Updated: Aug 9, 2019
General Information regarding Information Security are defined as below:
1. - Federal Information Security Management Act :
The Federal Information Security Management Act of 2002 is a United States federal law enacted in 2002 as Title III of the E-Government Act of 2002. The act recognized the importance of information security to the economic and national security interests of the United States. The act requires each federal agency to develop, document, and implement an agency-wide program to provide information security for the information and information systems that support the operations and assets of the agency, including those provided and managed by agency, contractor, or other source. FISMA has brought attention within the federal government to cybersecurity and explicitly emphasized a 'risk-based policy for cost-effective security'. FISMA requires agency program officials, chief information officers, and Inspectors Generals (IGs) to conduct annual reviews of the agency's information security program and report the results to Office of Management and Budget (OMB). OMB uses this data to assist in its oversight responsibilities and to prepare this annual report to Congress on agency compliance with the act.
2. - Personally Identifiable Information (PII) :
Personally Identifiable Information (PII), as used in information security, refers to information that can be used to uniquely identify, contact, or locate a single person or can be used with other sources to uniquely identify a single individual. The abbreviation PII is widely accepted, but the phrase it abbreviates has four common variants based on personal, personally, identifiable, and identifying. Not all are equivalent. The effective definitions vary depending on the jurisdiction, and the purposes for which the term is being used. The US government used personally identifiable in 2007 in a memorandum from the Executive Office of the President, Office of Management and Budget (OMB), and that usage now appears in US standards such as the NIST Guide to Protecting the Confidentiality of Personally Identifiable Information. The OMB memorandum defines PII as follows: Information which can be used to distinguish or trace an individual when combined with other personal or identifying information which is linked or linkable individual's identity, such as their name, social security number, or biometric records, alone, or to a specific individual, such as date and place of birth, mother's, maiden name, etc.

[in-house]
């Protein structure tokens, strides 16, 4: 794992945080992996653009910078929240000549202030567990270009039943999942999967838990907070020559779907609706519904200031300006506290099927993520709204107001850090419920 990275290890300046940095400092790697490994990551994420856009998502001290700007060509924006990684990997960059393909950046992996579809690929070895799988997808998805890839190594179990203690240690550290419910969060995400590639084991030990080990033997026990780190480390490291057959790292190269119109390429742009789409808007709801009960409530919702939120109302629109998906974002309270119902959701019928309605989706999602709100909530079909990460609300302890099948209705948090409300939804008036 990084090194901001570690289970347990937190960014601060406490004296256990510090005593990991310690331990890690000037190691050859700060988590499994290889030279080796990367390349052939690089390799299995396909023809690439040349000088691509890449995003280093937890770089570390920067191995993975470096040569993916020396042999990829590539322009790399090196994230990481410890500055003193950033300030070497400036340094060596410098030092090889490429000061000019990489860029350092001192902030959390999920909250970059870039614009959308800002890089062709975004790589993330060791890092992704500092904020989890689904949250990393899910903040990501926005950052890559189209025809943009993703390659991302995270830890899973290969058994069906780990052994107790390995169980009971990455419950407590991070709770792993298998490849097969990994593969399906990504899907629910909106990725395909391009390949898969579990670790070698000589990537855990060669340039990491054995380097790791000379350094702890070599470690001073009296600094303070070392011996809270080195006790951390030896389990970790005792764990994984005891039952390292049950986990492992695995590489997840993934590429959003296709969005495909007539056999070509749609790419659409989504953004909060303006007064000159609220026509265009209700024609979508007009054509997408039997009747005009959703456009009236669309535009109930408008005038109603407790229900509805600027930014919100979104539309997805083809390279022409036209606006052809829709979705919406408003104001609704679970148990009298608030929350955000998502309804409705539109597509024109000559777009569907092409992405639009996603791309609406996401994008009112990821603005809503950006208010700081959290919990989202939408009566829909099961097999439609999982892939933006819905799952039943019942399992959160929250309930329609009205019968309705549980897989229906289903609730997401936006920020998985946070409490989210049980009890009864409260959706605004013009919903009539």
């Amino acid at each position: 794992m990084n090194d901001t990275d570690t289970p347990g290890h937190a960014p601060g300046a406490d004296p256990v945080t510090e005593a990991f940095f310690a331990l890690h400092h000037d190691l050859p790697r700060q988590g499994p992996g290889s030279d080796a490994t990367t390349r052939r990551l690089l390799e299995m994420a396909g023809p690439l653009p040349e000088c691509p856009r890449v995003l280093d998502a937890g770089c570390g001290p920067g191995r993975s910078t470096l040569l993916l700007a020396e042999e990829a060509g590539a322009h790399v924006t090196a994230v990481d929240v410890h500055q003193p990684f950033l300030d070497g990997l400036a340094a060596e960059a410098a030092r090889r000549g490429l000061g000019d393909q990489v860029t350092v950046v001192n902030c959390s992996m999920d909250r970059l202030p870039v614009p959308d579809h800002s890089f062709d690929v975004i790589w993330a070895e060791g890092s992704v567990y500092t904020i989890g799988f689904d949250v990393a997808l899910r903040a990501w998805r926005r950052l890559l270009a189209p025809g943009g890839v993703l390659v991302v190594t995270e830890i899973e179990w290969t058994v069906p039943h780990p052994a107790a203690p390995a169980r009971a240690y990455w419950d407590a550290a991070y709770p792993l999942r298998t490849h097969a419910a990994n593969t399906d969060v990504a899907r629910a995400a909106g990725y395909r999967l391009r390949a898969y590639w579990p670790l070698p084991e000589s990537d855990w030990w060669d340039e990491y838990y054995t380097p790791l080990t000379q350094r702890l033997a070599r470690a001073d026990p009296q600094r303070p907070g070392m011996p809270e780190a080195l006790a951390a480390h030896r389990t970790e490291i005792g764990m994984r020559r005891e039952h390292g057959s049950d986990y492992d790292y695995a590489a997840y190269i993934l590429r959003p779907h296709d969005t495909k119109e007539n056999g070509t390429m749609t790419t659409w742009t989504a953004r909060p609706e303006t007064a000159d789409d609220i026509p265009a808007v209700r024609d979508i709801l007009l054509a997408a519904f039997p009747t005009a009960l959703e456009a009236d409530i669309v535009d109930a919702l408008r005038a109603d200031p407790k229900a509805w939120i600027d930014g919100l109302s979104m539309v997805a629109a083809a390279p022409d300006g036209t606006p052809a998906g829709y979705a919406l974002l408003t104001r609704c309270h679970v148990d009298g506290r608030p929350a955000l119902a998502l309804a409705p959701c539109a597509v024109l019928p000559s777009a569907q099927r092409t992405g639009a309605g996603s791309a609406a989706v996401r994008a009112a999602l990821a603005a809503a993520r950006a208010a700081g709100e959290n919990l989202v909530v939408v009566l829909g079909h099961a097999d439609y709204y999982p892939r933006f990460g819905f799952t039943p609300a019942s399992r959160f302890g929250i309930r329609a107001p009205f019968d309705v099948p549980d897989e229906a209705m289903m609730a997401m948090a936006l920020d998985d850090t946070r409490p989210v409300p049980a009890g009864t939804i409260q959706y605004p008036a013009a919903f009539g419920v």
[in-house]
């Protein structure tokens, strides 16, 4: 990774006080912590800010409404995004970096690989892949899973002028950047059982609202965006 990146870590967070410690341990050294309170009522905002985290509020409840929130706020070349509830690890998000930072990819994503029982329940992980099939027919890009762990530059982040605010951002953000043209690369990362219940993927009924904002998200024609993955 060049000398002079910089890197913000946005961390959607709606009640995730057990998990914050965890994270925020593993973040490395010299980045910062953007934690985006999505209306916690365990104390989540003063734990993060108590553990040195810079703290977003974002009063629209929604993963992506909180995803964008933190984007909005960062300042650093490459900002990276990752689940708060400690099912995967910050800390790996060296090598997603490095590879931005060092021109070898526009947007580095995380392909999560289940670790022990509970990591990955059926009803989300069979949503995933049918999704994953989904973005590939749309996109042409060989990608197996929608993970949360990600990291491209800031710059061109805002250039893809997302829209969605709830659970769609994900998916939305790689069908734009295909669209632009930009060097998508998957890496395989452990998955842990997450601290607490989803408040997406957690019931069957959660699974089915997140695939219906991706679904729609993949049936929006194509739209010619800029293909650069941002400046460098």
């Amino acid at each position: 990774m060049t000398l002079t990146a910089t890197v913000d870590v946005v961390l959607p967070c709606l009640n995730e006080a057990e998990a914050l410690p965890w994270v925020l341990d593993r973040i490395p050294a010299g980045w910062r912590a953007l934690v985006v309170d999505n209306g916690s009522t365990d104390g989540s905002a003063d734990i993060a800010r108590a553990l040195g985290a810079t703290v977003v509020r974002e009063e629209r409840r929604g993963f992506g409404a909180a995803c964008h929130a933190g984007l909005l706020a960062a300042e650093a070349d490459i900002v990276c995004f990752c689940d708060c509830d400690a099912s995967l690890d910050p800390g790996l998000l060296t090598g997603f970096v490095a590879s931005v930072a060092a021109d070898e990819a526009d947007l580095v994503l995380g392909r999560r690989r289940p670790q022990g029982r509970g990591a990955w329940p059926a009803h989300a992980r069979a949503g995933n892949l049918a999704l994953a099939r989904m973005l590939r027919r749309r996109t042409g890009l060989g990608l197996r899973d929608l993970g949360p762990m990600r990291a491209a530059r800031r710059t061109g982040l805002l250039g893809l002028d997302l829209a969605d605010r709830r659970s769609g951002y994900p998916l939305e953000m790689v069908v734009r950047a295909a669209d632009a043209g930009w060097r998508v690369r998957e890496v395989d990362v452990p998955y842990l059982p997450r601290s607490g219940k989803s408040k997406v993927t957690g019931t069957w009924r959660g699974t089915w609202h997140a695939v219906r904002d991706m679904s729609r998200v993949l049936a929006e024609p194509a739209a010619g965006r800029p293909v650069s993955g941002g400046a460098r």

3. - Payment Card Industry Data Security Standard (PCI DSS) :
4. - The Gramm-Leach-Bliley Act (GLBA) :
also known as the Financial Services Modernization Act of 1999.
It is an act of the 106th United States Congress (1999-2001) signed into a law by the President Bill Clinton, which repeals part of the Glass-Steagall Act of 1933, opening up the market among banking companies, securities companies, and insurance companies. The Gramm-Leach-Bliley Act allows commercial banks, investment banks, securities firms, and insurance companies to consolidate. This law also provides regulations regarding the way financial institutions handle private information belonging to their clients.
It includes the following 7 titles:
Facilitating affiliation among banks, securities firms, and insurance company
InsuranceUnitary savings and loan holding companies
Federal home loan bank system modernization
5. - Health Insurance Portability and Accountability Act (HIPAA) :
The Health Insurance Portability and Accountability Act (HIPAA) of 1996 was enacted by the U.S. Congress in 1996. According to the Centers for Medicare and Medicaid Services (CMS) Website, Title I of HIPAA protects health insurance coverage for workers and their families when they change or lose their jobs. Title II of HIPAA, known as the Administrative Simplification (AS) provisions, requires the establishment of national standards for electronic health care transactions and national identifiers for providers, health insurance plans, and employers. This is intended to help people keep their information private, though in practice it is normal for providers and health insurance plans to require the waiver of HIPAA rights as a condition of service.
The Administration Simplification provisions also address the security and privacy of health data. The standards are meant to improve the efficiency and effectiveness of the nation's health care system by encouraging the widespread use of electronic data interchange in the U.S. health care system.